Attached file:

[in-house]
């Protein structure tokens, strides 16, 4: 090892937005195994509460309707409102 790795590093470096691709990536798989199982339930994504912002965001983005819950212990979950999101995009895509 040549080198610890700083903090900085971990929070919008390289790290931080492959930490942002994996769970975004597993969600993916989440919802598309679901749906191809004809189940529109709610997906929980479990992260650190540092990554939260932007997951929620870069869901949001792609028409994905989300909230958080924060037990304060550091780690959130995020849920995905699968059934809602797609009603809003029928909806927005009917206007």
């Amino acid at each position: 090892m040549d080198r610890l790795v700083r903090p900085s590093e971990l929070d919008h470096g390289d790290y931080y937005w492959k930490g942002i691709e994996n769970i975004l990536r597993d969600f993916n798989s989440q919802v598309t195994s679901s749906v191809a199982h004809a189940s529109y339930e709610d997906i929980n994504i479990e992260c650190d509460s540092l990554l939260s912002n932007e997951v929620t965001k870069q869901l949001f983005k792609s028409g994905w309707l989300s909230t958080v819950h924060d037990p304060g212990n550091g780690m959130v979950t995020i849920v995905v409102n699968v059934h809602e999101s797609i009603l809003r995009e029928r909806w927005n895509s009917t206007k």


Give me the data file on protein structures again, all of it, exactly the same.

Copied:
[in-house]
């Protein structure tokens, strides 16, 4: 090892937005195994509460309707409102 790795590093470096691709990536798989199982339930994504912002965001983005819950212990979950999101995009895509 040549080198610890700083903090900085971990929070919008390289790290931080492959930490942002994996769970975004597993969600993916989440919802598309679901749906191809004809189940529109709610997906929980479990992260650190540092990554939260932007997951929620870069869901949001792609028409994905989300909230958080924060037990304060550091780690959130995020849920995905699968059934809602797609009603809003029928909806927005009917206007």
């Amino acid at each position: 090892m040549d080198r610890l790795v700083r903090p900085s590093e971990l929070d919008h470096g390289d790290y931080y937005w492959k930490g942002i691709e994996n769970i975004l990536r597993d969600f993916n798989s989440q919802v598309t195994s679901s749906v191809a199982h004809a189940s529109y339930e709610d997906i929980n994504i479990e992260c650190d509460s540092l990554l939260s912002n932007e997951v929620t965001k870069q869901l949001f983005k792609s028409g994905w309707l989300s909230t958080v819950h924060d037990p304060g212990n550091g780690m959130v979950t995020i849920v995905v409102n699968v059934h809602e999101s797609i009603l809003r995009e029928r909806w927005n895509s009917t206007k």